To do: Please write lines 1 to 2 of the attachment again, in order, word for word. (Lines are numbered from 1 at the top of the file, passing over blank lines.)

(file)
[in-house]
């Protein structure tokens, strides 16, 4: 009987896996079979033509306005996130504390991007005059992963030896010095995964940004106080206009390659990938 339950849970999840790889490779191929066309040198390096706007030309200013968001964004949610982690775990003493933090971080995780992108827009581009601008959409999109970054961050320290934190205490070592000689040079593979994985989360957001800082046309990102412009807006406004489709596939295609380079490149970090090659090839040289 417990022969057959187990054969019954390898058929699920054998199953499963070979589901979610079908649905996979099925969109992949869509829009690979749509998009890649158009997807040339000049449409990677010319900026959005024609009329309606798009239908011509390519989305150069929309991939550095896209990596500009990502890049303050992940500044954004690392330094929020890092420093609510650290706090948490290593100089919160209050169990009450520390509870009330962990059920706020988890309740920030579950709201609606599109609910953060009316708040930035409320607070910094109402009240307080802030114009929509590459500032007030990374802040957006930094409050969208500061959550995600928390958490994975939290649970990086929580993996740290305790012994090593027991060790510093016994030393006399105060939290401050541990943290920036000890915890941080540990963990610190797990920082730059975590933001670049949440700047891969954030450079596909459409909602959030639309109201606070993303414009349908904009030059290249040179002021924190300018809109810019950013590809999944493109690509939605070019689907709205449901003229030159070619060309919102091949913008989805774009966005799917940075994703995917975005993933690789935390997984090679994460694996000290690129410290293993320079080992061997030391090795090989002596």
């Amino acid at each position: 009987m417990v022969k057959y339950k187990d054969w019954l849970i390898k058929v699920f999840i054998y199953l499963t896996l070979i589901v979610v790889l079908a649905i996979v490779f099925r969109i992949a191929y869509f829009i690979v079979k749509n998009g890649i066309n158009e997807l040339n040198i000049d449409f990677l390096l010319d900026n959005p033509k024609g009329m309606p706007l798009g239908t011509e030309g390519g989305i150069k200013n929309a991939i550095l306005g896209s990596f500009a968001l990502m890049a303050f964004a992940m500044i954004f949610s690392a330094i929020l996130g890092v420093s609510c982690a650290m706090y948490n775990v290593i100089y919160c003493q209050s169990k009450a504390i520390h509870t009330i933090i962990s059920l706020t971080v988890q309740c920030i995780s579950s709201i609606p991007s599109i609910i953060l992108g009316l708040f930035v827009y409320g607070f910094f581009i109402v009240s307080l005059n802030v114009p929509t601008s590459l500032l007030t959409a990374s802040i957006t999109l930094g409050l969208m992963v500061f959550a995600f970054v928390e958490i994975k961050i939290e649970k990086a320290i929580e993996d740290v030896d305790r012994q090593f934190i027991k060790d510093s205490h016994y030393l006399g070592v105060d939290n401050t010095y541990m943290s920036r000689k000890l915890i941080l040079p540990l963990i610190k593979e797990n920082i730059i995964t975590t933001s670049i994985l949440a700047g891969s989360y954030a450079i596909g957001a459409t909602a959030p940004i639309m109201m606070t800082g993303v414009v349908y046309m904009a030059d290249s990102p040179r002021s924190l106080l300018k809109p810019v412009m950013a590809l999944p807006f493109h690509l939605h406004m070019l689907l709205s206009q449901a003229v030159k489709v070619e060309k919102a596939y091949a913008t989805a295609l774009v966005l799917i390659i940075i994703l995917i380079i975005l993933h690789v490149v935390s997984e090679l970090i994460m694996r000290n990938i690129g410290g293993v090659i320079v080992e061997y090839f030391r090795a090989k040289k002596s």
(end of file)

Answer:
[in-house]
């Protein structure tokens, strides 16, 4: 009987896996079979033509306005996130504390991007005059992963030896010095995964940004106080206009390659990938 339950849970999840790889490779191929066309040198390096706007030309200013968001964004949610982690775990003493933090971080995780992108827009581009601008959409999109970054961050320290934190205490070592000689040079593979994985989360957001800082046309990102412009807006406004489709596939295609380079490149970090090659090839040289 417990022969057959187990054969019954390898058929699920054998199953499963070979589901979610079908649905996979099925969109992949869509829009690979749509998009890649158009997807040339000049449409990677010319900026959005024609009329309606798009239908011509390519989305150069929309991939550095896209990596500009990502890049303050992940500044954004690392330094929020890092420093609510650290706090948490290593100089919160209050169990009450520390509870009330962990059920706020988890309740920030579950709201609606599109609910953060009316708040930035409320607070910094109402009240307080802030114009929509590459500032007030990374802040957006930094409050969208500061959550995600928390958490994975939290649970990086929580993996740290305790012994090593027991060790510093016994030393006399105060939290401050541990943290920036000890915890941080540990963990610190797990920082730059975590933001670049949440700047891969954030450079596909459409909602959030639309109201606070993303414009349908904009030059290249040179002021924190300018809109810019950013590809999944493109690509939605070019689907709205449901003229030159070619060309919102091949913008989805774009966005799917940075994703995917975005993933690789935390997984090679994460694996000290690129410290293993320079080992061997030391090795090989002596």